For the Joy of Music

Black wireless headphones resting on a sleek gray electronic keyboardAnyone who talks to me for two seconds can usually tell how important art is to me. I have tried basically every kind of art: fiction, poetry, playwriting, screenwriting, making videos, graphic design, painting, acting, directing, dancing, singing, playing guitar/keyboard/ukulele, and writing songs. And I even did a podcast for over a year where I talked about art and creativity with artists. When I'm not creating art, I'm usually doing something creative like crocheting, decoupaging, coloring in adult coloring books, etc.

I've taken some forms of art more seriously than others. But the common theme in my life has been the importance of storytelling (through books, plays, films, TV) and the importance of music. Ever since I sang in a little version of Little Red Riding Hood in fourth grade, I have tried actively to be a singer and writer of songs. I was an acoustic singer/songwriter for 15 years or so, and I was in bands off and on from 2000 to 2012. 

But around 2012 or 2013, I started to sense my window of time to be a singer or musician was closing, especially as a woman nearing her thirties. I had just graduated with an MFA in Creative Writing, and I decided to essentially give up my dream of ever being a “successful” singer to 100% pursue being a “successful” writer. (My idea of success has since shifted a lot - which is why I put quotation marks around the word.)

My love for music has never gone anywhere. I still have almost 300 playlists on Spotify, I also use Apple Music (because it sounds better on my headphones), I ask everyone I meet to name their favorite bands and albums so I can get to know them better, I often say “making playlists is my love language,” and I listen to music literally all the time - throughout the work day, in the shower, while sleeping, etc. You can also see my love for music clearly in anything I write--especially The Muse Chronicles trilogy, my play The Spins, and it's definitely there in my work in progress (which I actually finished the first draft of a few nights ago)!

But aside from an acoustic show I streamed online from my living room in the summer of 2020 and some goofy songs I've written for friends and family on their birthdays with my ukulele, my instruments have basically collected dust in the corner, and I've barely sung since my last official show at Smith's Olde Bar in 2014. There was something painful about it. Every time I picked up the guitar or even sang in the shower, I had the inner critic reminding me that I had failed at music.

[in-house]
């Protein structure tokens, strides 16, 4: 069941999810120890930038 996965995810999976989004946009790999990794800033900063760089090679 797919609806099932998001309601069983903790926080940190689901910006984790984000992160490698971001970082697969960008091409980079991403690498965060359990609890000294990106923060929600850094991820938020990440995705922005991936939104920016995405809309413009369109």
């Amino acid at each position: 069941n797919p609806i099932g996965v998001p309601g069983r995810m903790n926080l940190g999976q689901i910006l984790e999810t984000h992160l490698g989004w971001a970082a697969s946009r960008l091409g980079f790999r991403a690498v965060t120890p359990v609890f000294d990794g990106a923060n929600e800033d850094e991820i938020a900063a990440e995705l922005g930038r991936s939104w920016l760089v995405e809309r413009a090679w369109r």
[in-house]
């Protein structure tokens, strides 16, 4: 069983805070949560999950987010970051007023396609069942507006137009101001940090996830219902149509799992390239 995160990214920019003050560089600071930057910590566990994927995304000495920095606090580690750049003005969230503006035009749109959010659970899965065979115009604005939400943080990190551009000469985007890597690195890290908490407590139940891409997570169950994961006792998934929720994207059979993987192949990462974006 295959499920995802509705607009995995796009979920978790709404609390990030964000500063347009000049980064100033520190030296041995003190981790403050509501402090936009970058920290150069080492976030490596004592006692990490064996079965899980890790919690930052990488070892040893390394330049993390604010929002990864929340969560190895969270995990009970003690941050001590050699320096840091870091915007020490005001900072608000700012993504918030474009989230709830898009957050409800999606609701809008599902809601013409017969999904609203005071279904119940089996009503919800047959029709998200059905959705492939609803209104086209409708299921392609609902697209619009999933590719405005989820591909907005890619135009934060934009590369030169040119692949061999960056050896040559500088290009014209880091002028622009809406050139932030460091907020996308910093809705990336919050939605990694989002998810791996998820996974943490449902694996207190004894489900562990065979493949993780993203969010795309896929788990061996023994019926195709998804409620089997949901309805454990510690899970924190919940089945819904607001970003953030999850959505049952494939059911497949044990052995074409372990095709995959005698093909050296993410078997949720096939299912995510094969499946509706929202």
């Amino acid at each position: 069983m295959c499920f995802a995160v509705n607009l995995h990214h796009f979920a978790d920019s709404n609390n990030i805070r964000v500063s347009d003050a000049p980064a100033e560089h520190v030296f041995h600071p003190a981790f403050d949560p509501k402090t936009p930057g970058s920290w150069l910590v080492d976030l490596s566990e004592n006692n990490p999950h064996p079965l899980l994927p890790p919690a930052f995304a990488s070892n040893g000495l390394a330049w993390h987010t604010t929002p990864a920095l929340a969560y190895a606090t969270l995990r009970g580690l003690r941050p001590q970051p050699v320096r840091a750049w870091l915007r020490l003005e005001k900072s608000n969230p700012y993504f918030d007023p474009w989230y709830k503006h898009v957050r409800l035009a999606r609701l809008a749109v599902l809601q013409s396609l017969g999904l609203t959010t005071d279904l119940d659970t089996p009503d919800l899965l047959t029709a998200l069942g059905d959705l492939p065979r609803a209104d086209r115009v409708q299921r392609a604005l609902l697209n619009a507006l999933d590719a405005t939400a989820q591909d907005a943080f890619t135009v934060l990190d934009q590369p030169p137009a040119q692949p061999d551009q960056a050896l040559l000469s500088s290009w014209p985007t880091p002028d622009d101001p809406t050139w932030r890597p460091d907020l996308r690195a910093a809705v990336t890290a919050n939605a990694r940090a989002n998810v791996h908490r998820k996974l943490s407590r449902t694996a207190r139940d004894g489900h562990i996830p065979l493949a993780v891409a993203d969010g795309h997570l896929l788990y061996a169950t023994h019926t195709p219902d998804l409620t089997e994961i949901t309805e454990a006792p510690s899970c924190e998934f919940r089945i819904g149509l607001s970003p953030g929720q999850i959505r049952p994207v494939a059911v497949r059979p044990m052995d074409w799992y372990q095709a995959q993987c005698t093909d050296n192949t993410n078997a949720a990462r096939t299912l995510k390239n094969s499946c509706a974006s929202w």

One of my favorite places to sing along to my favorite songs used to be in the car when I was driving. It probably didn't help that I sold my car in September 2021 and rarely drove. Over the past few months, though, my boyfriend and I have been sharing a car. We both work from home so we rarely need it, but I do go to church, and I also drive up to see my parents (who live about 20 minutes from me). 

Recently, I was in the car, and I was having such a moment to “Hold On When You Get Love and Let Go When You Give It” by Stars that I realized I was singing along. Did it sound as good as it used to when I sang every single day? No. But I wasn't even thinking about that. I was just singing along for the sheer joy of it. 

Since then, I have found some vocal coaches on YouTube, and I have been doing some vocal exercises with them to try to recondition my voice. Not really because I think I'm going to be singing at open mic nights again or putting acoustic songs on my YouTube channel, but just because I want to bring back singing and creating music for myself. For the joy of music.

So no, I'm not saying I am actively going to start performing as a singer again (although I'm open to it), but singing and making music can hopefully go back on my list of creative activities that bring me joy.

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